New research for the Trussell Trust published this week shows the extent of hunger in the UK. Some 14% of all UK adults (or their households) have experienced food insecurity in the 12 months to mid-2022. The research shows that certain groups of people are more at risk, the drivers pushing people towards hunger, and how this leads to further issues, including isolation, debt and health problems. Reports of findings and study technical details are published on the Trussell Trust’s website. Survey datasets will also be available on the UK National Data Archive.
‘Hunger in the UK’ is the most in-depth study on hunger, its causes, impacts and who is affected, in the UK to-date and evidences the main driver as a lack of money. The research shows that certain groups of people are more at risk, the drivers of hunger, and how this leads to further issues, including isolation, debt and health problems.
The research also finds that while around 7% of the UK population were supported by charitable food support, including food banks, most people facing hunger (71%) had not yet accessed any form of charitable food support.
Furthermore, paid work does not always protect people from having to use food banks. One in five people using food banks in the Trussell Trust network are in a working household. Just under a third (30%) of people in work who have had to use a food bank, are in insecure work such as zero hours contracts or agency work.
Emma Revie, chief executive at the Trussell Trust, says:
Being forced to turn to a food bank to feed your family is a horrifying reality for too many people in the UK, but as Hunger in the UK shows, this is just the tip of the iceberg. Millions more people are struggling with hunger. This is not right. Food banks are not the answer when people are going without the essentials in one of the richest economies in the world. We need a social security system which provides protection and the dignity for people to cover their own essentials, such as food and bills.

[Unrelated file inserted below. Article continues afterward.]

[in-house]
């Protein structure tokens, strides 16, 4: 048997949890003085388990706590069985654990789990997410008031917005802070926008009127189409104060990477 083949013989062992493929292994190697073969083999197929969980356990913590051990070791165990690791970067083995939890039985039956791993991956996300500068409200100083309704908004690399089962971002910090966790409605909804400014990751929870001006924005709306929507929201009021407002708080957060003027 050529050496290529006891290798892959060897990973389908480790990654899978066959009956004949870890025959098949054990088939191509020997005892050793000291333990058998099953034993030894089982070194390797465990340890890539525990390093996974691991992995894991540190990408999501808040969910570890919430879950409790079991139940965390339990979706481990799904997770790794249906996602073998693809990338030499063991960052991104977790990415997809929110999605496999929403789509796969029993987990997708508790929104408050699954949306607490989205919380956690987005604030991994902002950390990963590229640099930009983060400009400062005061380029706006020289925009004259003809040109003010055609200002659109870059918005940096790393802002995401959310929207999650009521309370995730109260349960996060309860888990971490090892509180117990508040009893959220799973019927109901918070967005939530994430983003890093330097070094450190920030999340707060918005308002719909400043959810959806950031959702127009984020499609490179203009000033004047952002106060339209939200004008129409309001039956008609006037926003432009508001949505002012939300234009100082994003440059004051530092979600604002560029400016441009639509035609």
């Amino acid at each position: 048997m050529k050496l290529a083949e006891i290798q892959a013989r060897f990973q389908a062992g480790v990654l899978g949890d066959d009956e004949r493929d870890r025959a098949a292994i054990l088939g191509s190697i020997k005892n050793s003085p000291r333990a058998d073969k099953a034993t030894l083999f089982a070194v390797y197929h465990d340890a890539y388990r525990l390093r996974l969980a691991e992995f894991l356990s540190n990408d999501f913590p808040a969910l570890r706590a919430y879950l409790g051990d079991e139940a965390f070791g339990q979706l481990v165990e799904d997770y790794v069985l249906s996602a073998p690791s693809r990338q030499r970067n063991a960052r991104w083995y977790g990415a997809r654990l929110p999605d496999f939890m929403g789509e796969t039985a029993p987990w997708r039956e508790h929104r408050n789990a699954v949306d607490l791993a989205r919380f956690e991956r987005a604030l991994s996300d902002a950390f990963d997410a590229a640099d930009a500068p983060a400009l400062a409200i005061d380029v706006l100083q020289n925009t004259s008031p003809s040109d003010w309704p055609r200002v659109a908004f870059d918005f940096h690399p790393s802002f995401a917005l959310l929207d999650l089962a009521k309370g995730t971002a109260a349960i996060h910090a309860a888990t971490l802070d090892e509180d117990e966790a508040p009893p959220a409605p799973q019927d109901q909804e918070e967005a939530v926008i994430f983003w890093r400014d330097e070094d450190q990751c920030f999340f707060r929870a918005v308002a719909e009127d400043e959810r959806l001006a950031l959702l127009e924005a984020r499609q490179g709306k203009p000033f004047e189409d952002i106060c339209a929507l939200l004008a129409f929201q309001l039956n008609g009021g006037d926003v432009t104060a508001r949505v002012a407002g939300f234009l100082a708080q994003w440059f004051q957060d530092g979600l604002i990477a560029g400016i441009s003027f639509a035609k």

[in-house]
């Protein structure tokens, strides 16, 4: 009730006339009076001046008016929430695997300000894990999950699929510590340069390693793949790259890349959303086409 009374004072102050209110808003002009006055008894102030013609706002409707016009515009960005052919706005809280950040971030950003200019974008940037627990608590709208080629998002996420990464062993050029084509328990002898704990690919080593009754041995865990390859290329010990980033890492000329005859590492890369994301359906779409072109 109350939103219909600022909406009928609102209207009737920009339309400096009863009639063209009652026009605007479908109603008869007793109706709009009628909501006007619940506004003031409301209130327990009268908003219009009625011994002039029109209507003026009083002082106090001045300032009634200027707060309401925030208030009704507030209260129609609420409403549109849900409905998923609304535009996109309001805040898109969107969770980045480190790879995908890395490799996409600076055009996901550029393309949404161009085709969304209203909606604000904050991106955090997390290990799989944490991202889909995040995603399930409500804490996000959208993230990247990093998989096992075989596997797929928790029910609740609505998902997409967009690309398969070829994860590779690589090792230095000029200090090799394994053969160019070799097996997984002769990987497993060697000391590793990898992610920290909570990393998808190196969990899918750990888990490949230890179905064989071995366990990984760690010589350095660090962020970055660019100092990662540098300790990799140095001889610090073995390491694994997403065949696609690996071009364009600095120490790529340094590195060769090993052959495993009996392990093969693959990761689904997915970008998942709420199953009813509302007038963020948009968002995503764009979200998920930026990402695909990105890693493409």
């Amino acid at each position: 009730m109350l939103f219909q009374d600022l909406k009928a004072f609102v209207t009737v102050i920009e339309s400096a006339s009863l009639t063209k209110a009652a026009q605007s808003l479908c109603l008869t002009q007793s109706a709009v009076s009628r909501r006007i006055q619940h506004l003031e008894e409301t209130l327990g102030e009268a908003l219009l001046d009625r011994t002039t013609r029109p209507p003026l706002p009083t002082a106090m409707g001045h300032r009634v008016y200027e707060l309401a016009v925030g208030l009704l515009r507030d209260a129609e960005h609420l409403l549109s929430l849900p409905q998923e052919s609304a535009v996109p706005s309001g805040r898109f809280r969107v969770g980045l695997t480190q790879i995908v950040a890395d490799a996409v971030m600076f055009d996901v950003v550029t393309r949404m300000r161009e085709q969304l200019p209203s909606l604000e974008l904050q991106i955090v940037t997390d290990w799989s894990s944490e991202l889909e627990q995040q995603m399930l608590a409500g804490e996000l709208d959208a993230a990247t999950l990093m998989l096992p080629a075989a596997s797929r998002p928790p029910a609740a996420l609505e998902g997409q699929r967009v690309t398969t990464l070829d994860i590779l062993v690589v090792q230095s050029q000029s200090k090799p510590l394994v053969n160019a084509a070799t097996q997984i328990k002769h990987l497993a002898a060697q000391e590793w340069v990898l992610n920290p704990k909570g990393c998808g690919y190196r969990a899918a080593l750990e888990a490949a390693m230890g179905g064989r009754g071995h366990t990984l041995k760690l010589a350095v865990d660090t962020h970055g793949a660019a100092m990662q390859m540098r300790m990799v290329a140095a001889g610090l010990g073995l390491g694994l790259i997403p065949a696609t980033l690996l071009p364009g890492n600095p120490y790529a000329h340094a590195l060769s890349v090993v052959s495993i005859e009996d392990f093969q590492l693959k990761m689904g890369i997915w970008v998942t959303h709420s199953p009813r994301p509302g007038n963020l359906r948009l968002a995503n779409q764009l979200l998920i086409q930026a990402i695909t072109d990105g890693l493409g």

Reports of findings and study technical details are published on the Trussell Trust’s website.
The study was a mixed methods study involving a national survey of UK adults on the Ipsos UK KnowledgePanel, an in food bank self-completion survey of people referred to food banks, and qualitative research with people referred to food banks.
The survey was conducted by Ipsos via a random probability online panel.
Fieldwork took place between May and August 2022. The overall response rate was 58%, with 3,948 surveys completed in total. Data are weighted to be representative of the UK population.
Food Bank Survey
Surveys were distributed through 99 food banks in the Trussell Trust network between May and August 2022. These food banks were chosen to reflect geographical spread and a range of other food bank characteristics. Survey packs were placed in food parcels at random, with multiple options provided for completing the survey: on paper, online or over the phone. Multiple languages were available via the online and telephone options. The overall response rate was 20%, with 2,563 surveys returned. Data are weighted to be representative of UK food bank users.
- Ipsos conducted 90 minute qualitative interviews with 50 people who had completed the food bank survey, recruited based on a sample frame. All interviewees had been going without two or more essentials, meaning they are experiencing destitution – the most severe form of material hardship. Thirty people also took part in a second, 45 minute interview, three months after their first. All qualitative data was coded and analysed within a developed thematic framework and written up in a qualitative report.
- Participatory workshops were also undertaken with people with lived experience. Four food banks hosted workshops, selected from the sample of 99 who distributed surveys. This ensured UK-wide coverage and urban/rural spread. In total 42 people with lived experience of financial hardship participated.